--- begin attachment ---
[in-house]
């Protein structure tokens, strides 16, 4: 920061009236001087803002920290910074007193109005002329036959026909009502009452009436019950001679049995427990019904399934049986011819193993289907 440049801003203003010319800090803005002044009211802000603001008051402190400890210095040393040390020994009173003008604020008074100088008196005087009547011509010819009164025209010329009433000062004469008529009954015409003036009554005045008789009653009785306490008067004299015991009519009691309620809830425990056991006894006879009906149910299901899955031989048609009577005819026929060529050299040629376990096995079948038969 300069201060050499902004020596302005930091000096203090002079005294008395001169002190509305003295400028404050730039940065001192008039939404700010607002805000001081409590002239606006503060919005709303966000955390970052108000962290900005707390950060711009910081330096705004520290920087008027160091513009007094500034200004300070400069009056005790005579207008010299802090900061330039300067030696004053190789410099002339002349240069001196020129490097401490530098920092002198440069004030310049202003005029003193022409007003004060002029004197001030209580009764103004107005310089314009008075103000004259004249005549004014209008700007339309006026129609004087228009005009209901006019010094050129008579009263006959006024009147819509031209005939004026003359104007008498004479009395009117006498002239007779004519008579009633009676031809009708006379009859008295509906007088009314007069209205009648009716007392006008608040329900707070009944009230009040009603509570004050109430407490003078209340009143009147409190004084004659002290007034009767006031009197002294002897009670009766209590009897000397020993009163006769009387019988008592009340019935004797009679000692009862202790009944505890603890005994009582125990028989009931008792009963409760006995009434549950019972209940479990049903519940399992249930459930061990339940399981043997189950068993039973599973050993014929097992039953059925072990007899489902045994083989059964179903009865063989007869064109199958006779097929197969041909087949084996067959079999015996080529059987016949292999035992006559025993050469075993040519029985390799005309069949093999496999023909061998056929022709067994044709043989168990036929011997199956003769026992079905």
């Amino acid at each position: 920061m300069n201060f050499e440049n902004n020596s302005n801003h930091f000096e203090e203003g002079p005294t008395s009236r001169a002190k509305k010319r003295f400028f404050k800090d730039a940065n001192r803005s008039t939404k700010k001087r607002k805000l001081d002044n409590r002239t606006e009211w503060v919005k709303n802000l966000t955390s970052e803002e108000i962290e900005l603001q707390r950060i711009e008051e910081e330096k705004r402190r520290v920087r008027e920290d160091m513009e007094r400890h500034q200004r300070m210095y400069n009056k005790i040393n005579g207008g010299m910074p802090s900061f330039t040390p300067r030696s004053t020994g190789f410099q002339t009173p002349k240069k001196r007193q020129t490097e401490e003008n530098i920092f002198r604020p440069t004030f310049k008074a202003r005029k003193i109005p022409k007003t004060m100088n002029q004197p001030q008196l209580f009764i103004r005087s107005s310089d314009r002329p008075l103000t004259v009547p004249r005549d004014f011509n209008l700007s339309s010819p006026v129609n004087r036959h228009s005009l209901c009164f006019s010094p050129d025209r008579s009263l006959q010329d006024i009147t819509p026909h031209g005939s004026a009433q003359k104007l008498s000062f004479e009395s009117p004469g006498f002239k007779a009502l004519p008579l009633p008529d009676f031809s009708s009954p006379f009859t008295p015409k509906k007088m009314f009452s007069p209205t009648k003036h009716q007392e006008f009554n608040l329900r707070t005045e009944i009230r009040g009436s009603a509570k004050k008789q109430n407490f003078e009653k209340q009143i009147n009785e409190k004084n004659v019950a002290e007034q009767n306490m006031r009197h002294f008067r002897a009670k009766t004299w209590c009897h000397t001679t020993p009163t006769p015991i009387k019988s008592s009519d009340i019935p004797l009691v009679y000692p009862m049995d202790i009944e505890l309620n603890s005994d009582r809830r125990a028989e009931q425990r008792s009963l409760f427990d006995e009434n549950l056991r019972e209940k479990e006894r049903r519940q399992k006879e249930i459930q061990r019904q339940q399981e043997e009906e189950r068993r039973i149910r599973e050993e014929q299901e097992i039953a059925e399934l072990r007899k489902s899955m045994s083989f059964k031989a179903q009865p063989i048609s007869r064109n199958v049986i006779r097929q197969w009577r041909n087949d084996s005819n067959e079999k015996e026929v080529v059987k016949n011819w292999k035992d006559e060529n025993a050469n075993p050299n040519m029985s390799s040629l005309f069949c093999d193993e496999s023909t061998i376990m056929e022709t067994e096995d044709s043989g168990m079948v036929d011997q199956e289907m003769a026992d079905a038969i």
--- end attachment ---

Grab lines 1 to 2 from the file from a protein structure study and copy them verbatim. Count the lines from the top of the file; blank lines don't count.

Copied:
[in-house]
């Protein structure tokens, strides 16, 4: 920061009236001087803002920290910074007193109005002329036959026909009502009452009436019950001679049995427990019904399934049986011819193993289907 440049801003203003010319800090803005002044009211802000603001008051402190400890210095040393040390020994009173003008604020008074100088008196005087009547011509010819009164025209010329009433000062004469008529009954015409003036009554005045008789009653009785306490008067004299015991009519009691309620809830425990056991006894006879009906149910299901899955031989048609009577005819026929060529050299040629376990096995079948038969 300069201060050499902004020596302005930091000096203090002079005294008395001169002190509305003295400028404050730039940065001192008039939404700010607002805000001081409590002239606006503060919005709303966000955390970052108000962290900005707390950060711009910081330096705004520290920087008027160091513009007094500034200004300070400069009056005790005579207008010299802090900061330039300067030696004053190789410099002339002349240069001196020129490097401490530098920092002198440069004030310049202003005029003193022409007003004060002029004197001030209580009764103004107005310089314009008075103000004259004249005549004014209008700007339309006026129609004087228009005009209901006019010094050129008579009263006959006024009147819509031209005939004026003359104007008498004479009395009117006498002239007779004519008579009633009676031809009708006379009859008295509906007088009314007069209205009648009716007392006008608040329900707070009944009230009040009603509570004050109430407490003078209340009143009147409190004084004659002290007034009767006031009197002294002897009670009766209590009897000397020993009163006769009387019988008592009340019935004797009679000692009862202790009944505890603890005994009582125990028989009931008792009963409760006995009434549950019972209940479990049903519940399992249930459930061990339940399981043997189950068993039973599973050993014929097992039953059925072990007899489902045994083989059964179903009865063989007869064109199958006779097929197969041909087949084996067959079999015996080529059987016949292999035992006559025993050469075993040519029985390799005309069949093999496999023909061998056929022709067994044709043989168990036929011997199956003769026992079905």